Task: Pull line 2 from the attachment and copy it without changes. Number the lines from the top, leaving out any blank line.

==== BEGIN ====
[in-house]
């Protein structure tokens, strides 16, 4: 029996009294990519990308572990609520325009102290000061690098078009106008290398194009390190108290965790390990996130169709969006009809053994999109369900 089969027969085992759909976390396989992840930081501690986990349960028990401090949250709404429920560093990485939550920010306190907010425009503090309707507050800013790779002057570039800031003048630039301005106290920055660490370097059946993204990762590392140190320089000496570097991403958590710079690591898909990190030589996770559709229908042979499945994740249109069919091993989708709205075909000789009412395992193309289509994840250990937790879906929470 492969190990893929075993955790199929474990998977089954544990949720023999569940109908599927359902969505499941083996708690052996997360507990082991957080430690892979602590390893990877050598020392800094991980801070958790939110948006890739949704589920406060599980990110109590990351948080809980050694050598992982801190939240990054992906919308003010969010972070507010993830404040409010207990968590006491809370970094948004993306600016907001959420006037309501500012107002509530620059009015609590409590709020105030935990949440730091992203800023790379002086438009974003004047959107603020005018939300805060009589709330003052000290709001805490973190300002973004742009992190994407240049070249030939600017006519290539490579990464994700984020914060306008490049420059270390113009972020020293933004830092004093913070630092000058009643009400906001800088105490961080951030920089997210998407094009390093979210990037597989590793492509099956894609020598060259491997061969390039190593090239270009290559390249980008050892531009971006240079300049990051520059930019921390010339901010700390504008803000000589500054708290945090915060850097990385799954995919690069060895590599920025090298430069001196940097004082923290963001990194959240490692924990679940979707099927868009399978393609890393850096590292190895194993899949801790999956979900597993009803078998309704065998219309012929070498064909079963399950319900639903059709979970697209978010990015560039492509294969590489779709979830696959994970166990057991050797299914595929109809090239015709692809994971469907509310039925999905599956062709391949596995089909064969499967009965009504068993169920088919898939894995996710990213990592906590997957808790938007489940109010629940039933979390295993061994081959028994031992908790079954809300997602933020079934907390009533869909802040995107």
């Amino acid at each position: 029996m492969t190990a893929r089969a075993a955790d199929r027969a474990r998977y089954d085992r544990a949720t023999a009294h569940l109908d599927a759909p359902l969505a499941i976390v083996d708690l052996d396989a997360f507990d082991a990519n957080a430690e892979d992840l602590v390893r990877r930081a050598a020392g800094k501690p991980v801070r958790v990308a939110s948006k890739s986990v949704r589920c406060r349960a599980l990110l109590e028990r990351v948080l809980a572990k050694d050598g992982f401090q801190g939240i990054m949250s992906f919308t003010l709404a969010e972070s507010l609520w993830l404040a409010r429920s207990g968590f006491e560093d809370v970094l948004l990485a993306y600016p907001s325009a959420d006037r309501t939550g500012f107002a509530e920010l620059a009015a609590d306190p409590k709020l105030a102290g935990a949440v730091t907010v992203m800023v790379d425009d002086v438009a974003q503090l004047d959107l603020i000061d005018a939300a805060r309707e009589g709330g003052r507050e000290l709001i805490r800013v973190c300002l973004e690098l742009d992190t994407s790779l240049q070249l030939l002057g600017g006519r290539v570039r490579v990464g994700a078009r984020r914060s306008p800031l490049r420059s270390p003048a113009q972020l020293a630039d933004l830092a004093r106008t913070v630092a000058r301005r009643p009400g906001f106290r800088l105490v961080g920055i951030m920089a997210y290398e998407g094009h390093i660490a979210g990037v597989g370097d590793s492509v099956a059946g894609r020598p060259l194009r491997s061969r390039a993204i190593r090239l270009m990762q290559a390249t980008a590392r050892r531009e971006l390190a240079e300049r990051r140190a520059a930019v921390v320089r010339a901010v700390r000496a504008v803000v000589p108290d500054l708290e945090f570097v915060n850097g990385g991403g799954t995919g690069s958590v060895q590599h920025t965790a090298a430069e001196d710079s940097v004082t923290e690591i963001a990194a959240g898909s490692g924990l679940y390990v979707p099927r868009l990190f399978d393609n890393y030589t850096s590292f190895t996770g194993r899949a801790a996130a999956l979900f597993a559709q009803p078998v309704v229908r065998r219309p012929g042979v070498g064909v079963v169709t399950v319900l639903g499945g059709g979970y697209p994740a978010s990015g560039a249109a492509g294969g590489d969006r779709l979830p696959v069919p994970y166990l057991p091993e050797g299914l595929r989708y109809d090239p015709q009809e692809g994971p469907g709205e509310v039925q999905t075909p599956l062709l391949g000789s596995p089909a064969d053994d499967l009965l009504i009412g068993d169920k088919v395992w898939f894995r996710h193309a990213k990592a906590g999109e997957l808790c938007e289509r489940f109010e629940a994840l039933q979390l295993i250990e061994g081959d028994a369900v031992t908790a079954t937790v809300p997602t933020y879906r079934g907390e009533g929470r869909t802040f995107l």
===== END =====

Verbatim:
């Protein structure tokens, strides 16, 4: 029996009294990519990308572990609520325009102290000061690098078009106008290398194009390190108290965790390990996130169709969006009809053994999109369900 089969027969085992759909976390396989992840930081501690986990349960028990401090949250709404429920560093990485939550920010306190907010425009503090309707507050800013790779002057570039800031003048630039301005106290920055660490370097059946993204990762590392140190320089000496570097991403958590710079690591898909990190030589996770559709229908042979499945994740249109069919091993989708709205075909000789009412395992193309289509994840250990937790879906929470 492969190990893929075993955790199929474990998977089954544990949720023999569940109908599927359902969505499941083996708690052996997360507990082991957080430690892979602590390893990877050598020392800094991980801070958790939110948006890739949704589920406060599980990110109590990351948080809980050694050598992982801190939240990054992906919308003010969010972070507010993830404040409010207990968590006491809370970094948004993306600016907001959420006037309501500012107002509530620059009015609590409590709020105030935990949440730091992203800023790379002086438009974003004047959107603020005018939300805060009589709330003052000290709001805490973190300002973004742009992190994407240049070249030939600017006519290539490579990464994700984020914060306008490049420059270390113009972020020293933004830092004093913070630092000058009643009400906001800088105490961080951030920089997210998407094009390093979210990037597989590793492509099956894609020598060259491997061969390039190593090239270009290559390249980008050892531009971006240079300049990051520059930019921390010339901010700390504008803000000589500054708290945090915060850097990385799954995919690069060895590599920025090298430069001196940097004082923290963001990194959240490692924990679940979707099927868009399978393609890393850096590292190895194993899949801790999956979900597993009803078998309704065998219309012929070498064909079963399950319900639903059709979970697209978010990015560039492509294969590489779709979830696959994970166990057991050797299914595929109809090239015709692809994971469907509310039925999905599956062709391949596995089909064969499967009965009504068993169920088919898939894995996710990213990592906590997957808790938007489940109010629940039933979390295993061994081959028994031992908790079954809300997602933020079934907390009533869909802040995107």